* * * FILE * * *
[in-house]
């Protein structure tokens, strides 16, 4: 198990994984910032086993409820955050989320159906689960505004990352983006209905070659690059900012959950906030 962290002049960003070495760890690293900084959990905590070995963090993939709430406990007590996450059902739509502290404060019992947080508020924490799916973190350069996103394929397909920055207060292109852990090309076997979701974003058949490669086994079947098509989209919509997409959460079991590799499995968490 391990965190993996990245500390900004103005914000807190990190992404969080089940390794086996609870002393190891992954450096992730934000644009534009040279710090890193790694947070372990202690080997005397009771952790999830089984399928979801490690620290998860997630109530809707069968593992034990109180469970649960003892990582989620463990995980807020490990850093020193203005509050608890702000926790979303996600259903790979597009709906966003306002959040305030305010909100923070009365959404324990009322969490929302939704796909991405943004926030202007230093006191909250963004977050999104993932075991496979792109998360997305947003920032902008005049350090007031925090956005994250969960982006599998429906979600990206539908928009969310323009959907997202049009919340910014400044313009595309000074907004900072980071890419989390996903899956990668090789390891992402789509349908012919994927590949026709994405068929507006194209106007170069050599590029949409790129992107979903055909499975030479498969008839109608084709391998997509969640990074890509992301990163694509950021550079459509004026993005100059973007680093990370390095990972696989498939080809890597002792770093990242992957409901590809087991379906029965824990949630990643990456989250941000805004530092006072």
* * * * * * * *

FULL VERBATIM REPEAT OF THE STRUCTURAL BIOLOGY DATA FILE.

[in-house]
């Protein structure tokens, strides 16, 4: 198990994984910032086993409820955050989320159906689960505004990352983006209905070659690059900012959950906030 962290002049960003070495760890690293900084959990905590070995963090993939709430406990007590996450059902739509502290404060019992947080508020924490799916973190350069996103394929397909920055207060292109852990090309076997979701974003058949490669086994079947098509989209919509997409959460079991590799499995968490 391990965190993996990245500390900004103005914000807190990190992404969080089940390794086996609870002393190891992954450096992730934000644009534009040279710090890193790694947070372990202690080997005397009771952790999830089984399928979801490690620290998860997630109530809707069968593992034990109180469970649960003892990582989620463990995980807020490990850093020193203005509050608890702000926790979303996600259903790979597009709906966003306002959040305030305010909100923070009365959404324990009322969490929302939704796909991405943004926030202007230093006191909250963004977050999104993932075991496979792109998360997305947003920032902008005049350090007031925090956005994250969960982006599998429906979600990206539908928009969310323009959907997202049009919340910014400044313009595309000074907004900072980071890419989390996903899956990668090789390891992402789509349908012919994927590949026709994405068929507006194209106007170069050599590029949409790129992107979903055909499975030479498969008839109608084709391998997509969640990074890509992301990163694509950021550079459509004026993005100059973007680093990370390095990972696989498939080809890597002792770093990242992957409901590809087991379906029965824990949630990643990456989250941000805004530092006072």